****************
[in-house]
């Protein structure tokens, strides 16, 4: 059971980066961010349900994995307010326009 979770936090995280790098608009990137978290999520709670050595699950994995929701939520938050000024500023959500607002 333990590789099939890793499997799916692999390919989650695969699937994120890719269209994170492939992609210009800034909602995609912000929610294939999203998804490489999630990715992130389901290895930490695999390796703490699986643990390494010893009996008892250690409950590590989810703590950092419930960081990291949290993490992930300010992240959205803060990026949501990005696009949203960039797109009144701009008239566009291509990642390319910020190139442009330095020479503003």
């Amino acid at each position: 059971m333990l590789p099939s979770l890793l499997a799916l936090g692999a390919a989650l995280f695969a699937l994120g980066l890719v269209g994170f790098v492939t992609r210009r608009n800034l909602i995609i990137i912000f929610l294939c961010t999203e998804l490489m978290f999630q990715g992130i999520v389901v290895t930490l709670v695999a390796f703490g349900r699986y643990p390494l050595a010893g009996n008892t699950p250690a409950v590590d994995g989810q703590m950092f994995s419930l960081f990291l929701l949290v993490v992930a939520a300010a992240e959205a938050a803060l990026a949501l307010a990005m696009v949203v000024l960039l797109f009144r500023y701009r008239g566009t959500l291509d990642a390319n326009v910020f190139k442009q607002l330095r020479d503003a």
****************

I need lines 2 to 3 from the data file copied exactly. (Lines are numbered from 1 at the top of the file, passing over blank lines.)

């Protein structure tokens, strides 16, 4: 059971980066961010349900994995307010326009 979770936090995280790098608009990137978290999520709670050595699950994995929701939520938050000024500023959500607002 333990590789099939890793499997799916692999390919989650695969699937994120890719269209994170492939992609210009800034909602995609912000929610294939999203998804490489999630990715992130389901290895930490695999390796703490699986643990390494010893009996008892250690409950590590989810703590950092419930960081990291949290993490992930300010992240959205803060990026949501990005696009949203960039797109009144701009008239566009291509990642390319910020190139442009330095020479503003």
């Amino acid at each position: 059971m333990l590789p099939s979770l890793l499997a799916l936090g692999a390919a989650l995280f695969a699937l994120g980066l890719v269209g994170f790098v492939t992609r210009r608009n800034l909602i995609i990137i912000f929610l294939c961010t999203e998804l490489m978290f999630q990715g992130i999520v389901v290895t930490l709670v695999a390796f703490g349900r699986y643990p390494l050595a010893g009996n008892t699950p250690a409950v590590d994995g989810q703590m950092f994995s419930l960081f990291l929701l949290v993490v992930a939520a300010a992240e959205a938050a803060l990026a949501l307010a990005m696009v949203v000024l960039l797109f009144r500023y701009r008239g566009t959500l291509d990642a390319n326009v910020f190139k442009q607002l330095r020479d503003a």